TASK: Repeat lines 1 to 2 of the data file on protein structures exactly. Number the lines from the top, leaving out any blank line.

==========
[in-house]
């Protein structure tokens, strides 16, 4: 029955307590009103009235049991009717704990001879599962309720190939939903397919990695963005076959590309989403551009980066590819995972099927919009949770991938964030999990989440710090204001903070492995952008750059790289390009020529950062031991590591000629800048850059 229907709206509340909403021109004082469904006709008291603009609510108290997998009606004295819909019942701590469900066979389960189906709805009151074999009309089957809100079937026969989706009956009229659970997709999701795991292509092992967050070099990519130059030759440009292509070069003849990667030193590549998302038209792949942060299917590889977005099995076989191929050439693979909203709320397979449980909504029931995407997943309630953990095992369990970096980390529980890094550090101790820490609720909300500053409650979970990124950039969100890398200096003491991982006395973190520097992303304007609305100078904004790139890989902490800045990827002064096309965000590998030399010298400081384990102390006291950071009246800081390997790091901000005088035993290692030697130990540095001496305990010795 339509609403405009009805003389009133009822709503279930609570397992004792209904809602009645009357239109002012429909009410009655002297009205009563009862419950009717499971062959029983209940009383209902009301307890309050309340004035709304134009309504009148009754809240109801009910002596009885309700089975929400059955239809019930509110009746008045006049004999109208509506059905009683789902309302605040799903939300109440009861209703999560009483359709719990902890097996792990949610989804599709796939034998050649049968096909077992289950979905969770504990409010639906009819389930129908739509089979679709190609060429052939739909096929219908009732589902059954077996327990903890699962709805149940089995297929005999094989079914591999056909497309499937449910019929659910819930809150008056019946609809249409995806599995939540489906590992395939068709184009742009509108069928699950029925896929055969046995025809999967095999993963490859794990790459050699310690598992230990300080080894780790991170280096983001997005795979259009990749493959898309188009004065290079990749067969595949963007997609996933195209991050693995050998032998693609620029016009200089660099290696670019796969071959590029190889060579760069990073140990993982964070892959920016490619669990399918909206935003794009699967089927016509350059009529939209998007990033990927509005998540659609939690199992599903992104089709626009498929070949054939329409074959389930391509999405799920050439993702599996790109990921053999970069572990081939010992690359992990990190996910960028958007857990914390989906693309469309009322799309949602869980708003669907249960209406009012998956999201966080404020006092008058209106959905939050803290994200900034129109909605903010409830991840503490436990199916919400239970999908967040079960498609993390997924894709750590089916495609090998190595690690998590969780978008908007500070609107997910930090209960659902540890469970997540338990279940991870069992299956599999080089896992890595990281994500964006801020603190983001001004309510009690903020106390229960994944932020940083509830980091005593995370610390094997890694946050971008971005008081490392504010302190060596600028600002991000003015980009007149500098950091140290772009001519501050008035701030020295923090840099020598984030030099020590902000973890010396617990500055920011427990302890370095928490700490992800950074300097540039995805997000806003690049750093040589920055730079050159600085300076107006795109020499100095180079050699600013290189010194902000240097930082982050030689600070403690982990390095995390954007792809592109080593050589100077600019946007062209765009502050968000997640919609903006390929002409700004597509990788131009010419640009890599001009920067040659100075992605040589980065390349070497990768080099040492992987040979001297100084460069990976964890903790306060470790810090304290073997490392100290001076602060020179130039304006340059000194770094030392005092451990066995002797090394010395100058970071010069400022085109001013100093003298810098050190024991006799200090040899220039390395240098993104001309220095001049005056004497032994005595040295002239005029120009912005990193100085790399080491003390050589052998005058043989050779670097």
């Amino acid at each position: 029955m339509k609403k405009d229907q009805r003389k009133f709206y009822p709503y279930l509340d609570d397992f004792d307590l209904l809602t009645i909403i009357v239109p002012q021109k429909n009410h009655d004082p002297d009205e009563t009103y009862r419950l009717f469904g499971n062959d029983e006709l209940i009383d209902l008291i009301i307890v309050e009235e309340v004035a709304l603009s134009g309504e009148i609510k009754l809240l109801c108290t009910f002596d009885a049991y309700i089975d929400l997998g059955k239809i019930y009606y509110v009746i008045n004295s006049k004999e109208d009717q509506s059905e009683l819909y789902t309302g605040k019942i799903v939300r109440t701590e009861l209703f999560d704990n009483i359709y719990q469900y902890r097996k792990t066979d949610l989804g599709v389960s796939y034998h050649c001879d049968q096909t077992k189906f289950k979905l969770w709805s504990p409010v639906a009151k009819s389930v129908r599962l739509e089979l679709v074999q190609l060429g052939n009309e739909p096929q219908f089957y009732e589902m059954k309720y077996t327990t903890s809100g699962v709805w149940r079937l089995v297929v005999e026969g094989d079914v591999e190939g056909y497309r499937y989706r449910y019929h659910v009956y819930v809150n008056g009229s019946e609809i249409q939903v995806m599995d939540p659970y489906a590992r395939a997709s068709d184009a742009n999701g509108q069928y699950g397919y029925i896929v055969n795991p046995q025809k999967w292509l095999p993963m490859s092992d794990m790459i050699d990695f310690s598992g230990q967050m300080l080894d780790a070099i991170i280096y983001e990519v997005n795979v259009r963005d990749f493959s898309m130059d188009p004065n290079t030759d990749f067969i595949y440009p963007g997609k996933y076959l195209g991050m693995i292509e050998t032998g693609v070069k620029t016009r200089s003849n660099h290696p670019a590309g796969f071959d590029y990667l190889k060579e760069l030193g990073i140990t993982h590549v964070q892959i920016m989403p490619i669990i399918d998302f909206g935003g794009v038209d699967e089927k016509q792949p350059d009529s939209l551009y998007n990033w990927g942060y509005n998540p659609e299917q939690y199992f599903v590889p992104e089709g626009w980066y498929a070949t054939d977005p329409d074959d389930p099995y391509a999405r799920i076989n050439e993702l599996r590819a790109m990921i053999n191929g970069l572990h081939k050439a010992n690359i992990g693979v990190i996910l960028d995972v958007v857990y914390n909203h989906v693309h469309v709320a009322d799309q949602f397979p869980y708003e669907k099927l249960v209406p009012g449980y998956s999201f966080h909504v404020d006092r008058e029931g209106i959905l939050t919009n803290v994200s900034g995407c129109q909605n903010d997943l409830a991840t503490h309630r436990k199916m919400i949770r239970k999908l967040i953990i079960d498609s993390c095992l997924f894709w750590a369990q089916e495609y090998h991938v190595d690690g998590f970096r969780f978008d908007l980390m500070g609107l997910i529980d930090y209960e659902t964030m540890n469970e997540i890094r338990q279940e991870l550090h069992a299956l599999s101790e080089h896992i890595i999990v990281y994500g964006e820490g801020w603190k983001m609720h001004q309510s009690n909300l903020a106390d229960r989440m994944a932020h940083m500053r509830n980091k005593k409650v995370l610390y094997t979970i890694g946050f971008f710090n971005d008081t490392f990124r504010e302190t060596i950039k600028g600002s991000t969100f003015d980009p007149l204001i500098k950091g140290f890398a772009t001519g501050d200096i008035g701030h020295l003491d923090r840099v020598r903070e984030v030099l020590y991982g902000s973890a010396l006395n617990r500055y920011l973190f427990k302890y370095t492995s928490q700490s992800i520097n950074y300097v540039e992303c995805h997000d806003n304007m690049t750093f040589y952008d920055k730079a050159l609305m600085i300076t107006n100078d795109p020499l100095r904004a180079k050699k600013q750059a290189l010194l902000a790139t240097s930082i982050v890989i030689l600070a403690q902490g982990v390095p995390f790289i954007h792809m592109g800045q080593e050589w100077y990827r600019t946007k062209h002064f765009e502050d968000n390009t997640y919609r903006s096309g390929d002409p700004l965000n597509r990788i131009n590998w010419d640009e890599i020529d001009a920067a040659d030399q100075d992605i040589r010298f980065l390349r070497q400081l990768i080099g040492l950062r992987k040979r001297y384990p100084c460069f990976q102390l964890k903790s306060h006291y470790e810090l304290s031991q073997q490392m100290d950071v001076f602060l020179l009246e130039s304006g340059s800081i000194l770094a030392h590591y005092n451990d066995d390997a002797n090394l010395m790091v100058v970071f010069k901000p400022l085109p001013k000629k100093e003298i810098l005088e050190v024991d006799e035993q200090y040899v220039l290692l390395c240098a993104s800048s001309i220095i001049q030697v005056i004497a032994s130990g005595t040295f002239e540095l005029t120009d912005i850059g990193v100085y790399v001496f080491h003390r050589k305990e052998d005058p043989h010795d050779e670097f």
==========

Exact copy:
[in-house]
């Protein structure tokens, strides 16, 4: 029955307590009103009235049991009717704990001879599962309720190939939903397919990695963005076959590309989403551009980066590819995972099927919009949770991938964030999990989440710090204001903070492995952008750059790289390009020529950062031991590591000629800048850059 229907709206509340909403021109004082469904006709008291603009609510108290997998009606004295819909019942701590469900066979389960189906709805009151074999009309089957809100079937026969989706009956009229659970997709999701795991292509092992967050070099990519130059030759440009292509070069003849990667030193590549998302038209792949942060299917590889977005099995076989191929050439693979909203709320397979449980909504029931995407997943309630953990095992369990970096980390529980890094550090101790820490609720909300500053409650979970990124950039969100890398200096003491991982006395973190520097992303304007609305100078904004790139890989902490800045990827002064096309965000590998030399010298400081384990102390006291950071009246800081390997790091901000005088035993290692030697130990540095001496305990010795 339509609403405009009805003389009133009822709503279930609570397992004792209904809602009645009357239109002012429909009410009655002297009205009563009862419950009717499971062959029983209940009383209902009301307890309050309340004035709304134009309504009148009754809240109801009910002596009885309700089975929400059955239809019930509110009746008045006049004999109208509506059905009683789902309302605040799903939300109440009861209703999560009483359709719990902890097996792990949610989804599709796939034998050649049968096909077992289950979905969770504990409010639906009819389930129908739509089979679709190609060429052939739909096929219908009732589902059954077996327990903890699962709805149940089995297929005999094989079914591999056909497309499937449910019929659910819930809150008056019946609809249409995806599995939540489906590992395939068709184009742009509108069928699950029925896929055969046995025809999967095999993963490859794990790459050699310690598992230990300080080894780790991170280096983001997005795979259009990749493959898309188009004065290079990749067969595949963007997609996933195209991050693995050998032998693609620029016009200089660099290696670019796969071959590029190889060579760069990073140990993982964070892959920016490619669990399918909206935003794009699967089927016509350059009529939209998007990033990927509005998540659609939690199992599903992104089709626009498929070949054939329409074959389930391509999405799920050439993702599996790109990921053999970069572990081939010992690359992990990190996910960028958007857990914390989906693309469309009322799309949602869980708003669907249960209406009012998956999201966080404020006092008058209106959905939050803290994200900034129109909605903010409830991840503490436990199916919400239970999908967040079960498609993390997924894709750590089916495609090998190595690690998590969780978008908007500070609107997910930090209960659902540890469970997540338990279940991870069992299956599999080089896992890595990281994500964006801020603190983001001004309510009690903020106390229960994944932020940083509830980091005593995370610390094997890694946050971008971005008081490392504010302190060596600028600002991000003015980009007149500098950091140290772009001519501050008035701030020295923090840099020598984030030099020590902000973890010396617990500055920011427990302890370095928490700490992800950074300097540039995805997000806003690049750093040589920055730079050159600085300076107006795109020499100095180079050699600013290189010194902000240097930082982050030689600070403690982990390095995390954007792809592109080593050589100077600019946007062209765009502050968000997640919609903006390929002409700004597509990788131009010419640009890599001009920067040659100075992605040589980065390349070497990768080099040492992987040979001297100084460069990976964890903790306060470790810090304290073997490392100290001076602060020179130039304006340059000194770094030392005092451990066995002797090394010395100058970071010069400022085109001013100093003298810098050190024991006799200090040899220039390395240098993104001309220095001049005056004497032994005595040295002239005029120009912005990193100085790399080491003390050589052998005058043989050779670097």